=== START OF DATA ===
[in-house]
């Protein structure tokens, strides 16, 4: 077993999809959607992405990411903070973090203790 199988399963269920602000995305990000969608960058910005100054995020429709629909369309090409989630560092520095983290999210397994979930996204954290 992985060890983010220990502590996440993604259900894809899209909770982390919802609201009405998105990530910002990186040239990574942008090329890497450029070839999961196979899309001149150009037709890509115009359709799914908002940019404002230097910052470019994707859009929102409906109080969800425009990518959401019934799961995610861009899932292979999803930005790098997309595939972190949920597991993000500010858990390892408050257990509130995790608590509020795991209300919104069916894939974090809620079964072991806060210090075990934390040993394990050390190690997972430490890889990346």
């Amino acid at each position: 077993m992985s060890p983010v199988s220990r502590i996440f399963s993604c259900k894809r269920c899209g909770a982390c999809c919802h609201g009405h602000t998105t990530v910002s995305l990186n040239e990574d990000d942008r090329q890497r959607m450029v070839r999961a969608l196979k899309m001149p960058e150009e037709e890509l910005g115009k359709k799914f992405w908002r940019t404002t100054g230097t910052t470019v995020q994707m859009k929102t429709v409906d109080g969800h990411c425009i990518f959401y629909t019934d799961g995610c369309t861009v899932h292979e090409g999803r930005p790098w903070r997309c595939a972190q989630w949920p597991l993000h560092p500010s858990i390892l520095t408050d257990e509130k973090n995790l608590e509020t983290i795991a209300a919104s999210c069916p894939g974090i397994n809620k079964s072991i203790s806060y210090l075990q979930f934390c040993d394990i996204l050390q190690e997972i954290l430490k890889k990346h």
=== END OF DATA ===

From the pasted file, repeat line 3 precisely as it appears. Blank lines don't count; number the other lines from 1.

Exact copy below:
């Amino acid at each position: 077993m992985s060890p983010v199988s220990r502590i996440f399963s993604c259900k894809r269920c899209g909770a982390c999809c919802h609201g009405h602000t998105t990530v910002s995305l990186n040239e990574d990000d942008r090329q890497r959607m450029v070839r999961a969608l196979k899309m001149p960058e150009e037709e890509l910005g115009k359709k799914f992405w908002r940019t404002t100054g230097t910052t470019v995020q994707m859009k929102t429709v409906d109080g969800h990411c425009i990518f959401y629909t019934d799961g995610c369309t861009v899932h292979e090409g999803r930005p790098w903070r997309c595939a972190q989630w949920p597991l993000h560092p500010s858990i390892l520095t408050d257990e509130k973090n995790l608590e509020t983290i795991a209300a919104s999210c069916p894939g974090i397994n809620k079964s072991i203790s806060y210090l075990q979930f934390c040993d394990i996204l050390q190690e997972i954290l430490k890889k990346h």